Bright future success concept 3d illustrationThere once was a time when a career path was basically spread out in front of every worker from the day he/she started working. This path was largely out of the person’s control and didn’t have a lot to do with what the worker wanted out of his/her career, but more to do with what the company wanted out of the individual’s career. Now more than ever, people are given responsibility and control over their careers. While this is fantastic in that it opens a world of advancement and opportunity to employees, it can also be a little overwhelming in that people now have to rely much more on themselves to succeed.

If you are attempting to build your career, whether one that you have just started, or one that you have been in for several years, these career management tips can help you to continue on the path to success:

1. Always Keep Learning

No one, not even the absolute upper crust of a company hierarchy, knows everything there is to know about business or a particular industry. There is always room to continue learning and growing. Continued education means building your skills and deepening your understanding of the field so that you can progress toward higher levels.

Perhaps you can take a professional development class, receive a certification or even go back to school by taking night, weekend  and/or online courses. Any one (or combination) of these are sure to help you learn new information that can be applied to your career field.

2. Be Open to Ideas

You are going to learn a lot even if you aren’t in a formal training session. By opening yourself to what your boss, superiors, coworkers and even customers have to say, you can obtain tremendous insight into the way that your position is evolving and what you can do to ensure that you are moving in the right direction.

Pay attention during staff and/or company meetings and listen to everyone’s ideas. Adhere to any feedback from your manager (especially around evaluation times) or even directly approach your manager and ask him/her how you can improve in your role. People who disregard constructive criticism and believe they know it all only harm themselves in  the long run. The people you work with may have a wealth of helpful information and ideas that could positively affect how you perform on the job, but you must be willing to have an open mind and receive the help.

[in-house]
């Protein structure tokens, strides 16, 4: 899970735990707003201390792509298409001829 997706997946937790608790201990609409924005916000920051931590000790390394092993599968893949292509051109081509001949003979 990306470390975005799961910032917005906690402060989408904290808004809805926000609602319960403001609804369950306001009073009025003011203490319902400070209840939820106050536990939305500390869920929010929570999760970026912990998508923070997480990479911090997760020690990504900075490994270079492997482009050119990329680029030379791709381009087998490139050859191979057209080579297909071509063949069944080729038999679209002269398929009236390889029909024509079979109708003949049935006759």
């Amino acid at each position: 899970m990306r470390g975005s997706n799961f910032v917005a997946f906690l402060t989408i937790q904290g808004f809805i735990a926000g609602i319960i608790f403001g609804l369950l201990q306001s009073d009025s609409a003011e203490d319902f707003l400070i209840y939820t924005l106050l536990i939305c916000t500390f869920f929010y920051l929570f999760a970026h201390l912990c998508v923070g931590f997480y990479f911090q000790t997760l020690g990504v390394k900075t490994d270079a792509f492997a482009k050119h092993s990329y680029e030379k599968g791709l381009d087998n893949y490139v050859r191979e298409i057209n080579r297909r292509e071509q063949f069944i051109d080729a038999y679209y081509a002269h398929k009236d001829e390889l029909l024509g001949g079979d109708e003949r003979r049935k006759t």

3. Start Where you Are

You may have your “eyes on the prize,” but if you don’t pay attention to where you are right now, you are never going to get to the next place along your path. By fulfilling the tasks and responsibilities of your current career to the absolute best of your abilities, you are setting yourself up for a better career. Don’t be afraid to ask for suggestions about how you can do more and do better in your current position—make yourself valuable and they will be willing to work with you as you progress.

4. Build your Network

We all know the power of employee referrals. Building your personal and professional network is a powerful and effective way to find and obtain a new, desirable position. First look to your immediate family and friends and then extend your search to professional connections. Word of mouth is great, but don’t forget to utilize those on your social networks for possible help.

5. Identify the Next Point on your Timeline

Think of your career as a timeline. If someone were to map it out, what would you want mentioned along the way? Figure out what that next point should be, and clearly define it. It is next to impossible to reach a goal that you haven’t really made, and it is almost impossible to make a goal about something that you don’t know you want. By clearly identifying and defining the job that you want after your current one, you will be better able to fulfill the steps it will take to achieve that goal.



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